By John Burton
RED BANK – The end of 2012 saw the closing of a long-standing borough business.
Wayne’s Market, 21 West Front St., closed its doors on Dec. 31, after 37 years in business and after the death of Wayne Fisler, earlier in the year.
Diane Fisler, the market’s owner who is Wayne’s widow, said the decision she and her family made to close the business after nearly four decades was a difficult one. But, it was one they agreed upon, following Wayne’s death on May 20 at age 58.
“It was heart wrenching. It was difficult,” said Diane who was married to Wayne for 34 years.
Wayne succumbed to a particularly aggressive form of prostate cancer after battling the disease for nine years.
“With Wayne at the helm for all those years, it was wonderful,” Diane Fisler said. “But, you know what? With him not there our hearts just weren’t in it anymore.”
Wayne was just 20 and a student at Brookdale Community College when his uncle approached him to run the business that would become the gourmet specialty store. The store became known for its catering, wine and variety of foods, including frozen prepared selections. It was arguably most noted for its gift baskets.
Diane, who was 19 when she started dating Wayne and married him when she was 20, said, “I always thought he invented the first basket.”
After thinking about it for a moment, she said, “And maybe in many ways he did because I have never seen gift baskets the way he did them,” with their eclectic selection, wonderfully arranged.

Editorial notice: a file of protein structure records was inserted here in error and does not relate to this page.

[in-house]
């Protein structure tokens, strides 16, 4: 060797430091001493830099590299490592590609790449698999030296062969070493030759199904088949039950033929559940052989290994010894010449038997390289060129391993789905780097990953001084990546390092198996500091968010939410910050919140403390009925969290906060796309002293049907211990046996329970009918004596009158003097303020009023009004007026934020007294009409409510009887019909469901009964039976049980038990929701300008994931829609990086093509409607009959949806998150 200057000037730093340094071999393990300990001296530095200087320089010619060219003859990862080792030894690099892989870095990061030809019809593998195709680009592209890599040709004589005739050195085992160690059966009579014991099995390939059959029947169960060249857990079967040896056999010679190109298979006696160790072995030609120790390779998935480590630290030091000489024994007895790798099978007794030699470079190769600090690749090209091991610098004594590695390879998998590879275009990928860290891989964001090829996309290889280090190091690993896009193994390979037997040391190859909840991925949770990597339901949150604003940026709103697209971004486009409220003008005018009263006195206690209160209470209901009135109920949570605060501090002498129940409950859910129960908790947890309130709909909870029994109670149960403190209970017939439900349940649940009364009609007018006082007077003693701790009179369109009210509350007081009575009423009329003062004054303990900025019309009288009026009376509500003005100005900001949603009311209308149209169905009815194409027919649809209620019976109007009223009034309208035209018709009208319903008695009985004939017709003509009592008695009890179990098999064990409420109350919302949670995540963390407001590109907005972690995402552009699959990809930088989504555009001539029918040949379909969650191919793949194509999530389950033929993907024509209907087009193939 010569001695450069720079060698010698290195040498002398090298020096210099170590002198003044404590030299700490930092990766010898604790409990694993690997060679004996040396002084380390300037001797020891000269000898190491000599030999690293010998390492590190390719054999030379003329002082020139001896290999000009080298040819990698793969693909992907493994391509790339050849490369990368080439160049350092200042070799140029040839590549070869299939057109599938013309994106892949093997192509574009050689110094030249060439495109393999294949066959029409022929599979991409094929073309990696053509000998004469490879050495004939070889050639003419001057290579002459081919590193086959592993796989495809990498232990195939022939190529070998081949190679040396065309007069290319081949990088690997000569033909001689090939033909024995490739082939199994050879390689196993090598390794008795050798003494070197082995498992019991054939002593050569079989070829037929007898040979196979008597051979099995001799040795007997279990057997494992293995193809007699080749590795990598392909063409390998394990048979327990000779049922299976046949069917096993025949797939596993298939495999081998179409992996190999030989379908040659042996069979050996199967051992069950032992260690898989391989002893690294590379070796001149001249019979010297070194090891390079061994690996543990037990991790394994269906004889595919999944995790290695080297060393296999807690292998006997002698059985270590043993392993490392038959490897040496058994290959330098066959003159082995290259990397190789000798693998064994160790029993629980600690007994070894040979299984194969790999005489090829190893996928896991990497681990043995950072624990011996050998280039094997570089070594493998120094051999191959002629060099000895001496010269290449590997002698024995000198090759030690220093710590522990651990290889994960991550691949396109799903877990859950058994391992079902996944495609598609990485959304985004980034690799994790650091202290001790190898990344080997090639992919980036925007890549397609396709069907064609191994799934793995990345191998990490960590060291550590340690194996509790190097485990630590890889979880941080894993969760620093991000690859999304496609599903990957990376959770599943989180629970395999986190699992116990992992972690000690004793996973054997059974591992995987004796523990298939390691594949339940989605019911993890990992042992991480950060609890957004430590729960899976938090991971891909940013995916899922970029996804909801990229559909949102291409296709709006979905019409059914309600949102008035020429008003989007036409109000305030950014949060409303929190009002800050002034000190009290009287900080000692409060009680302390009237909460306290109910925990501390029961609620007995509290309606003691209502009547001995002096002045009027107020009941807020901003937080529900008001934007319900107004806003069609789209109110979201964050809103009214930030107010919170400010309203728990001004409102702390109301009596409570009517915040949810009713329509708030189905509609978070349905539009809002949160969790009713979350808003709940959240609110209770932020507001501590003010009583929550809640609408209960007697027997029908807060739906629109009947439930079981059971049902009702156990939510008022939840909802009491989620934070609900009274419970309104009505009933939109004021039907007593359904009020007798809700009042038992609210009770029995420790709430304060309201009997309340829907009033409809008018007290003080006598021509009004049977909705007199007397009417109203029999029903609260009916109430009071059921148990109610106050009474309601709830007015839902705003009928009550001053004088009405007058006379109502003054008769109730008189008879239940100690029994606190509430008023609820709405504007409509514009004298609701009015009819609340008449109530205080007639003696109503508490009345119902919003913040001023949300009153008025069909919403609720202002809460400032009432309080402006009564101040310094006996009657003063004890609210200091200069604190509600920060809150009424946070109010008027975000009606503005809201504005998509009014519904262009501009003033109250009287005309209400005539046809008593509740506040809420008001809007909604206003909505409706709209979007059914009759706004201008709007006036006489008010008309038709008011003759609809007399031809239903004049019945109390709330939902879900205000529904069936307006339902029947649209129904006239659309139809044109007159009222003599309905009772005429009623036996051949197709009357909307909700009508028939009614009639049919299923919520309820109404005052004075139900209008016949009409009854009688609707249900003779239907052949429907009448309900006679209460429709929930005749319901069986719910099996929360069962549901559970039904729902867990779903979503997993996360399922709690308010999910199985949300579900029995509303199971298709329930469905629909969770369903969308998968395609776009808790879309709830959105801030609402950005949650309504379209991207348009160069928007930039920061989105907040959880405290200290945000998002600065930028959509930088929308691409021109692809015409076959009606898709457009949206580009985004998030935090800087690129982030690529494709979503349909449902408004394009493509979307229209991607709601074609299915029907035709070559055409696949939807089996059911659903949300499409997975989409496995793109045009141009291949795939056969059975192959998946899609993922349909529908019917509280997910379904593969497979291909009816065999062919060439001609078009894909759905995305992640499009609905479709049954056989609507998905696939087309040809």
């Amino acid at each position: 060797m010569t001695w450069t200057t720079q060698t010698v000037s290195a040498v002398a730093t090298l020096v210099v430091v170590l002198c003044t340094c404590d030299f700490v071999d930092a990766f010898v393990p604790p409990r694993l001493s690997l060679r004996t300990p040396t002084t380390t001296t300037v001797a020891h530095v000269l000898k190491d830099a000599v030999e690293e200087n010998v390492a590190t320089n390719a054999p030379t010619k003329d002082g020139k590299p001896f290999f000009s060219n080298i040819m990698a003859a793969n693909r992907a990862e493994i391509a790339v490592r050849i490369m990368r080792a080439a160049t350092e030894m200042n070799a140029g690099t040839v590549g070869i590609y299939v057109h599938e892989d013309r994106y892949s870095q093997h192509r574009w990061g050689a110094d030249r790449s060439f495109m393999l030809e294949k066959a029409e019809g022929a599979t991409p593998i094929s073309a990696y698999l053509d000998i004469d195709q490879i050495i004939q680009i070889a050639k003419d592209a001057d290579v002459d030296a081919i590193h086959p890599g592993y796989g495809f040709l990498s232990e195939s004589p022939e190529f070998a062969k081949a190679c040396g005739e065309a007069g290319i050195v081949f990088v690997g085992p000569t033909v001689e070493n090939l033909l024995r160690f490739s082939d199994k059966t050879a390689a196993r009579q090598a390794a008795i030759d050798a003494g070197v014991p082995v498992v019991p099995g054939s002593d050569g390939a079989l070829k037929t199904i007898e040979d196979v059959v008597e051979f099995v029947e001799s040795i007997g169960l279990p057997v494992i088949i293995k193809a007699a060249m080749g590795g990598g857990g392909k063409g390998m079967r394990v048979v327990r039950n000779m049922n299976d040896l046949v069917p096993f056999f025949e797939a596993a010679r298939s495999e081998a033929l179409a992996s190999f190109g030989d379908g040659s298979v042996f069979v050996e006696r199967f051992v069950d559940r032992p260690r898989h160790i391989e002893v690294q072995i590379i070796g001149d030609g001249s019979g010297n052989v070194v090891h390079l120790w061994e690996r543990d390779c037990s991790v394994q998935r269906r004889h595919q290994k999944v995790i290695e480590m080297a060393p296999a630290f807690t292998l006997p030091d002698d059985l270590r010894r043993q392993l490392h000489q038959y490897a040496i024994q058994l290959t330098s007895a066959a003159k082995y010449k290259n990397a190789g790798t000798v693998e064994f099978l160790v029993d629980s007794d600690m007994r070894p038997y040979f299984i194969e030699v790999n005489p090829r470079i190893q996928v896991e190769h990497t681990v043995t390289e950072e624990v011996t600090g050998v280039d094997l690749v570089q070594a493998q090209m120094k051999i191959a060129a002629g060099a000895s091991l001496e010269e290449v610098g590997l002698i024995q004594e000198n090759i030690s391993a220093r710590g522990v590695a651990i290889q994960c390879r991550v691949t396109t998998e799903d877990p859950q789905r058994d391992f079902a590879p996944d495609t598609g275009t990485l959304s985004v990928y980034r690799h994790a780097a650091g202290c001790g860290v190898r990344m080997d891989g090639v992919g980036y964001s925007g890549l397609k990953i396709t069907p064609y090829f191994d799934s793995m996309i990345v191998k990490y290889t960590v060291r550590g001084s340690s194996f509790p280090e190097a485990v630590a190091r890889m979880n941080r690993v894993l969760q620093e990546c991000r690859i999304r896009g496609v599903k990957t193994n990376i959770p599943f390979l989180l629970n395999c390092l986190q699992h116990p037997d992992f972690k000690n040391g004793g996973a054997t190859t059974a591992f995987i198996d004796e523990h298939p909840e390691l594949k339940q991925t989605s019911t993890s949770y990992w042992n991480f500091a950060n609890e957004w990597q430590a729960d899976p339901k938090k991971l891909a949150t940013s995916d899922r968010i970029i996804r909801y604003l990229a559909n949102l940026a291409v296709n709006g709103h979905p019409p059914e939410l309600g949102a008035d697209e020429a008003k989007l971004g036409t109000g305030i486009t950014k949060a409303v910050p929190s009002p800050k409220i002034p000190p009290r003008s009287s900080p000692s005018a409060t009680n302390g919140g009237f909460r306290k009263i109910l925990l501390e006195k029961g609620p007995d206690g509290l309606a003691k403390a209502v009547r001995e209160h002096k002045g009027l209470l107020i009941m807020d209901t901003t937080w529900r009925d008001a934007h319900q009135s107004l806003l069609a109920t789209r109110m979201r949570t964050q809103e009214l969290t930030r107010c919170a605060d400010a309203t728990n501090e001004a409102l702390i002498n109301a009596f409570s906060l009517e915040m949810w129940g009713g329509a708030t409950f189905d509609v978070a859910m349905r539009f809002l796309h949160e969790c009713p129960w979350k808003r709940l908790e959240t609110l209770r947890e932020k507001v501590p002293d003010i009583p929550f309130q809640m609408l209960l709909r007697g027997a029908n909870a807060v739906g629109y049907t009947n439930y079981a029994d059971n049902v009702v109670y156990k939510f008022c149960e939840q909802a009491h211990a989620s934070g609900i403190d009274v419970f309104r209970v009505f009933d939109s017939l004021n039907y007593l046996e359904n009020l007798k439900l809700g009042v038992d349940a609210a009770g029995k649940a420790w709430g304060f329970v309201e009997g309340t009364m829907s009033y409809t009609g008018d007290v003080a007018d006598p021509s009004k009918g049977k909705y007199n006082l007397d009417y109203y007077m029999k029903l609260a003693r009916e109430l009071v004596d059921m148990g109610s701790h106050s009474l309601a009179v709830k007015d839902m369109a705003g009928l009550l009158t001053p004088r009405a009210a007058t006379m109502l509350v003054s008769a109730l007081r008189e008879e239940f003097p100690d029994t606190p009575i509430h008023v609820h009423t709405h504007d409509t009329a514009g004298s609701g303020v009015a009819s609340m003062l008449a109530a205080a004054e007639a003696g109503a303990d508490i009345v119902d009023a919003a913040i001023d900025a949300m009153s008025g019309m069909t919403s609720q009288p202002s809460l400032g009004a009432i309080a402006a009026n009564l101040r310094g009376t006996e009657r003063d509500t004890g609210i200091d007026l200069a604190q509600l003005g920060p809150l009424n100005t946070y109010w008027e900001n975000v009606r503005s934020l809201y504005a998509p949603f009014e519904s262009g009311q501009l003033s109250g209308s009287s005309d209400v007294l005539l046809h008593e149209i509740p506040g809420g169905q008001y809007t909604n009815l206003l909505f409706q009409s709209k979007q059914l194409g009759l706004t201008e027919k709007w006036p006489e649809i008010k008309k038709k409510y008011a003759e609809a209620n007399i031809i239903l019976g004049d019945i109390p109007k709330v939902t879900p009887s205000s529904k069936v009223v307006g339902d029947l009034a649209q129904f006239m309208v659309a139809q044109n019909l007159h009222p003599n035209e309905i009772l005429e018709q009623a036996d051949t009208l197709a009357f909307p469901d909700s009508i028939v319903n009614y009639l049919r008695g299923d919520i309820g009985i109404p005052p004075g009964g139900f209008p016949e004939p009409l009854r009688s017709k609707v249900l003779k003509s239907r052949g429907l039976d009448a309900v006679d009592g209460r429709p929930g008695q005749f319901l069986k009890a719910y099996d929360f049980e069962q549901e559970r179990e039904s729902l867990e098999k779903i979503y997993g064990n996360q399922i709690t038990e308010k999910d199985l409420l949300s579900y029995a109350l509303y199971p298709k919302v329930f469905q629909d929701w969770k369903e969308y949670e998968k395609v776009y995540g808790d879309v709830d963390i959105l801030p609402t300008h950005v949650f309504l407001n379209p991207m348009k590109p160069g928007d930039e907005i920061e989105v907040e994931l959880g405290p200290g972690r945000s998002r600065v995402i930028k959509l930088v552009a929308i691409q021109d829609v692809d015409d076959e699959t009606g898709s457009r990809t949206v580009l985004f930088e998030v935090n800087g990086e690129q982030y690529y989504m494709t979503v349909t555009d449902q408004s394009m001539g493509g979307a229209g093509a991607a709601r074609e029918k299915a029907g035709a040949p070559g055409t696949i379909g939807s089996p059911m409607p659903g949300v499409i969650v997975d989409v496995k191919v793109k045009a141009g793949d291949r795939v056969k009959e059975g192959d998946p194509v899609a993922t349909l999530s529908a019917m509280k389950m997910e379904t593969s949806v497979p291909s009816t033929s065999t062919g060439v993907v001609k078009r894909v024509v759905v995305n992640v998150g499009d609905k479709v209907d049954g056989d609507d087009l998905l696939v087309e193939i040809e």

Wayne first opened the market in 1975 at the West Front Street shop now occupied by Front Street Trattoria, then relocated four doors east about four years later. Over the years, the business developed a loyal clientele, which was due as much to Wayne’s strong personality as the services the market provided, Diane said.
A testament to Wayne’s lasting impact was when Diane, family members, employees and quite a few friends and customers came by in December for the traditional Christmas Eve eggnog toast. “The customers were crying,” she recalled. “We were all crying.”
Wayne was also one of the original organizers of what would become RiverFest, the annual food and music festival held at the borough’s Marine Park, overlooking the Navesink River.
“He never could sit still. He was always looking for a project,” she recalled.
“Honestly, he was our fearless leader and without our fearless leader it just wasn’t meant to be,” Diane said.
The storefront with the distinctive green sign now has a real estate sign in the window and a handwritten note on the door. “Thank you for your patronage. We are closed,” it says.
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